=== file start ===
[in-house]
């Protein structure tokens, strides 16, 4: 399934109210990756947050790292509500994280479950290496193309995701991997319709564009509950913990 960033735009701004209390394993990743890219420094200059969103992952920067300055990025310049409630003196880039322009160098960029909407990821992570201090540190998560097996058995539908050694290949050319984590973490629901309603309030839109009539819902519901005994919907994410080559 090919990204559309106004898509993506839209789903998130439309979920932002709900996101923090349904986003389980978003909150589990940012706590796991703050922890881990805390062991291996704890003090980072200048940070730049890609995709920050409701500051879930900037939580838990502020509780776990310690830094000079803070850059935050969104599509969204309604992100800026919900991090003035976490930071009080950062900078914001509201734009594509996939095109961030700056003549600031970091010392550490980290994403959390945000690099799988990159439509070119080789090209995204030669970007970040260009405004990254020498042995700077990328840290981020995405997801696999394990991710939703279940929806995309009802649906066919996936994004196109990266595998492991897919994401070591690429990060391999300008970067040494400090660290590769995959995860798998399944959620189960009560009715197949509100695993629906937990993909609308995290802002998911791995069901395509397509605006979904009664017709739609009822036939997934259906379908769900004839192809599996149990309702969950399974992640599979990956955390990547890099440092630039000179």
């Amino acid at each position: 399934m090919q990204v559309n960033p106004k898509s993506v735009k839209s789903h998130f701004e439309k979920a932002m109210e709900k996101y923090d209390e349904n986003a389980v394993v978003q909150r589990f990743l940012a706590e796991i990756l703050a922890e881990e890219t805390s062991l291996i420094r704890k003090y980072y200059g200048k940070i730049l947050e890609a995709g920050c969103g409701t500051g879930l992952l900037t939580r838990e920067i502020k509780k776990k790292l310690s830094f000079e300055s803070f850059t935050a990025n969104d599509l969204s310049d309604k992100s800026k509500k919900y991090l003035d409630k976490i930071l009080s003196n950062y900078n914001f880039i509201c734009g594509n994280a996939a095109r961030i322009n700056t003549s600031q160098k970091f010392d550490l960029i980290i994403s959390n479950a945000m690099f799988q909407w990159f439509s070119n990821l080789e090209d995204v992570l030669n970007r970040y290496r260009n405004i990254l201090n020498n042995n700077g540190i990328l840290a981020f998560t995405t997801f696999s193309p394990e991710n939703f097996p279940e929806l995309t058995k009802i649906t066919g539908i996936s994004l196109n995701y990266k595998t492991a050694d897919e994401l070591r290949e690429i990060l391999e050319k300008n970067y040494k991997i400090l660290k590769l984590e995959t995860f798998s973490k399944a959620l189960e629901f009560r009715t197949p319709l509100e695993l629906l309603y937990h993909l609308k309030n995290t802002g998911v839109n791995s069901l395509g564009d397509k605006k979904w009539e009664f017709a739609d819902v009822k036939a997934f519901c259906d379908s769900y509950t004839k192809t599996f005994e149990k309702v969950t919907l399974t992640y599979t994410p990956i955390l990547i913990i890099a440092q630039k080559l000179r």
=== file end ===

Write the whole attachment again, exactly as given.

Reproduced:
[in-house]
């Protein structure tokens, strides 16, 4: 399934109210990756947050790292509500994280479950290496193309995701991997319709564009509950913990 960033735009701004209390394993990743890219420094200059969103992952920067300055990025310049409630003196880039322009160098960029909407990821992570201090540190998560097996058995539908050694290949050319984590973490629901309603309030839109009539819902519901005994919907994410080559 090919990204559309106004898509993506839209789903998130439309979920932002709900996101923090349904986003389980978003909150589990940012706590796991703050922890881990805390062991291996704890003090980072200048940070730049890609995709920050409701500051879930900037939580838990502020509780776990310690830094000079803070850059935050969104599509969204309604992100800026919900991090003035976490930071009080950062900078914001509201734009594509996939095109961030700056003549600031970091010392550490980290994403959390945000690099799988990159439509070119080789090209995204030669970007970040260009405004990254020498042995700077990328840290981020995405997801696999394990991710939703279940929806995309009802649906066919996936994004196109990266595998492991897919994401070591690429990060391999300008970067040494400090660290590769995959995860798998399944959620189960009560009715197949509100695993629906937990993909609308995290802002998911791995069901395509397509605006979904009664017709739609009822036939997934259906379908769900004839192809599996149990309702969950399974992640599979990956955390990547890099440092630039000179």
């Amino acid at each position: 399934m090919q990204v559309n960033p106004k898509s993506v735009k839209s789903h998130f701004e439309k979920a932002m109210e709900k996101y923090d209390e349904n986003a389980v394993v978003q909150r589990f990743l940012a706590e796991i990756l703050a922890e881990e890219t805390s062991l291996i420094r704890k003090y980072y200059g200048k940070i730049l947050e890609a995709g920050c969103g409701t500051g879930l992952l900037t939580r838990e920067i502020k509780k776990k790292l310690s830094f000079e300055s803070f850059t935050a990025n969104d599509l969204s310049d309604k992100s800026k509500k919900y991090l003035d409630k976490i930071l009080s003196n950062y900078n914001f880039i509201c734009g594509n994280a996939a095109r961030i322009n700056t003549s600031q160098k970091f010392d550490l960029i980290i994403s959390n479950a945000m690099f799988q909407w990159f439509s070119n990821l080789e090209d995204v992570l030669n970007r970040y290496r260009n405004i990254l201090n020498n042995n700077g540190i990328l840290a981020f998560t995405t997801f696999s193309p394990e991710n939703f097996p279940e929806l995309t058995k009802i649906t066919g539908i996936s994004l196109n995701y990266k595998t492991a050694d897919e994401l070591r290949e690429i990060l391999e050319k300008n970067y040494k991997i400090l660290k590769l984590e995959t995860f798998s973490k399944a959620l189960e629901f009560r009715t197949p319709l509100e695993l629906l309603y937990h993909l609308k309030n995290t802002g998911v839109n791995s069901l395509g564009d397509k605006k979904w009539e009664f017709a739609d819902v009822k036939a997934f519901c259906d379908s769900y509950t004839k192809t599996f005994e149990k309702v969950t919907l399974t992640y599979t994410p990956i955390l990547i913990i890099a440092q630039k080559l000179r």